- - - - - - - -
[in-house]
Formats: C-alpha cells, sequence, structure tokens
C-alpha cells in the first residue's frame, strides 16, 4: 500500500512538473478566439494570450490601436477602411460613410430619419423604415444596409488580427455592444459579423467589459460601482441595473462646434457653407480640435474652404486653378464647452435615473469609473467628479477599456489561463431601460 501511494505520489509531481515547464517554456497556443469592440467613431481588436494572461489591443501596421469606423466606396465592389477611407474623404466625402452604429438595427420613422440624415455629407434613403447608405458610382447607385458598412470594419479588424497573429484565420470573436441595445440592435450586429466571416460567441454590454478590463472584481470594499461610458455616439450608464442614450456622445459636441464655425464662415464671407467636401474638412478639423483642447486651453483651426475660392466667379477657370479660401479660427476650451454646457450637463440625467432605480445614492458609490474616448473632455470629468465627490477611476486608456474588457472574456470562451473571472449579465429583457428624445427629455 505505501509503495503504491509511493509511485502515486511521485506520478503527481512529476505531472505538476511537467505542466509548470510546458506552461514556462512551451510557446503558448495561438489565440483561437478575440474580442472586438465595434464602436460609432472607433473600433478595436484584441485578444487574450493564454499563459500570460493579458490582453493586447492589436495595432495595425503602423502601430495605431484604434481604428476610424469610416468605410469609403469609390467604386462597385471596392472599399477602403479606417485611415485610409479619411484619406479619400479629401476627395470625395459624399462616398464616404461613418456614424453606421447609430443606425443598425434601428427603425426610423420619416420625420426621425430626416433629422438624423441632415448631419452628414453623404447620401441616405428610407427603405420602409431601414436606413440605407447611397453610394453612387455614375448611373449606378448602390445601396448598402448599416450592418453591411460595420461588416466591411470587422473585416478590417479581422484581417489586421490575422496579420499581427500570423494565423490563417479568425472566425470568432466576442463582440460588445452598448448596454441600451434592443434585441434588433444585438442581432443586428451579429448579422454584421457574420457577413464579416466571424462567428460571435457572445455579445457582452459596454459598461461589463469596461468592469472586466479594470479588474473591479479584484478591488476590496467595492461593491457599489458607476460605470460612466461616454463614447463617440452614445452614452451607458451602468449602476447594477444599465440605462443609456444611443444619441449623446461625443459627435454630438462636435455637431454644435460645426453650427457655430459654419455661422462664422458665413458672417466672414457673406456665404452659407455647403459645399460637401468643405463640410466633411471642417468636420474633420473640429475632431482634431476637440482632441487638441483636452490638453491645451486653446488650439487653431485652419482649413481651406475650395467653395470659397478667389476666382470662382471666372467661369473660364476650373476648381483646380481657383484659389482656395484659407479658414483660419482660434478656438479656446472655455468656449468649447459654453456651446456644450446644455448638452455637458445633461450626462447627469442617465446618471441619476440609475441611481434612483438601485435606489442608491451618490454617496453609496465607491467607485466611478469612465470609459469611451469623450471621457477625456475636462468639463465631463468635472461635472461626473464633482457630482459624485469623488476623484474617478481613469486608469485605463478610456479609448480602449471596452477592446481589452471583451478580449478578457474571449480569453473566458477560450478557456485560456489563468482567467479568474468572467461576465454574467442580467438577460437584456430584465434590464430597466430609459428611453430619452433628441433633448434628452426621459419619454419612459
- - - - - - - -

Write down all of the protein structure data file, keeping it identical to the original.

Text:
[in-house]
Formats: C-alpha cells, sequence, structure tokens
C-alpha cells in the first residue's frame, strides 16, 4: 500500500512538473478566439494570450490601436477602411460613410430619419423604415444596409488580427455592444459579423467589459460601482441595473462646434457653407480640435474652404486653378464647452435615473469609473467628479477599456489561463431601460 501511494505520489509531481515547464517554456497556443469592440467613431481588436494572461489591443501596421469606423466606396465592389477611407474623404466625402452604429438595427420613422440624415455629407434613403447608405458610382447607385458598412470594419479588424497573429484565420470573436441595445440592435450586429466571416460567441454590454478590463472584481470594499461610458455616439450608464442614450456622445459636441464655425464662415464671407467636401474638412478639423483642447486651453483651426475660392466667379477657370479660401479660427476650451454646457450637463440625467432605480445614492458609490474616448473632455470629468465627490477611476486608456474588457472574456470562451473571472449579465429583457428624445427629455 505505501509503495503504491509511493509511485502515486511521485506520478503527481512529476505531472505538476511537467505542466509548470510546458506552461514556462512551451510557446503558448495561438489565440483561437478575440474580442472586438465595434464602436460609432472607433473600433478595436484584441485578444487574450493564454499563459500570460493579458490582453493586447492589436495595432495595425503602423502601430495605431484604434481604428476610424469610416468605410469609403469609390467604386462597385471596392472599399477602403479606417485611415485610409479619411484619406479619400479629401476627395470625395459624399462616398464616404461613418456614424453606421447609430443606425443598425434601428427603425426610423420619416420625420426621425430626416433629422438624423441632415448631419452628414453623404447620401441616405428610407427603405420602409431601414436606413440605407447611397453610394453612387455614375448611373449606378448602390445601396448598402448599416450592418453591411460595420461588416466591411470587422473585416478590417479581422484581417489586421490575422496579420499581427500570423494565423490563417479568425472566425470568432466576442463582440460588445452598448448596454441600451434592443434585441434588433444585438442581432443586428451579429448579422454584421457574420457577413464579416466571424462567428460571435457572445455579445457582452459596454459598461461589463469596461468592469472586466479594470479588474473591479479584484478591488476590496467595492461593491457599489458607476460605470460612466461616454463614447463617440452614445452614452451607458451602468449602476447594477444599465440605462443609456444611443444619441449623446461625443459627435454630438462636435455637431454644435460645426453650427457655430459654419455661422462664422458665413458672417466672414457673406456665404452659407455647403459645399460637401468643405463640410466633411471642417468636420474633420473640429475632431482634431476637440482632441487638441483636452490638453491645451486653446488650439487653431485652419482649413481651406475650395467653395470659397478667389476666382470662382471666372467661369473660364476650373476648381483646380481657383484659389482656395484659407479658414483660419482660434478656438479656446472655455468656449468649447459654453456651446456644450446644455448638452455637458445633461450626462447627469442617465446618471441619476440609475441611481434612483438601485435606489442608491451618490454617496453609496465607491467607485466611478469612465470609459469611451469623450471621457477625456475636462468639463465631463468635472461635472461626473464633482457630482459624485469623488476623484474617478481613469486608469485605463478610456479609448480602449471596452477592446481589452471583451478580449478578457474571449480569453473566458477560450478557456485560456489563468482567467479568474468572467461576465454574467442580467438577460437584456430584465434590464430597466430609459428611453430619452433628441433633448434628452426621459419619454419612459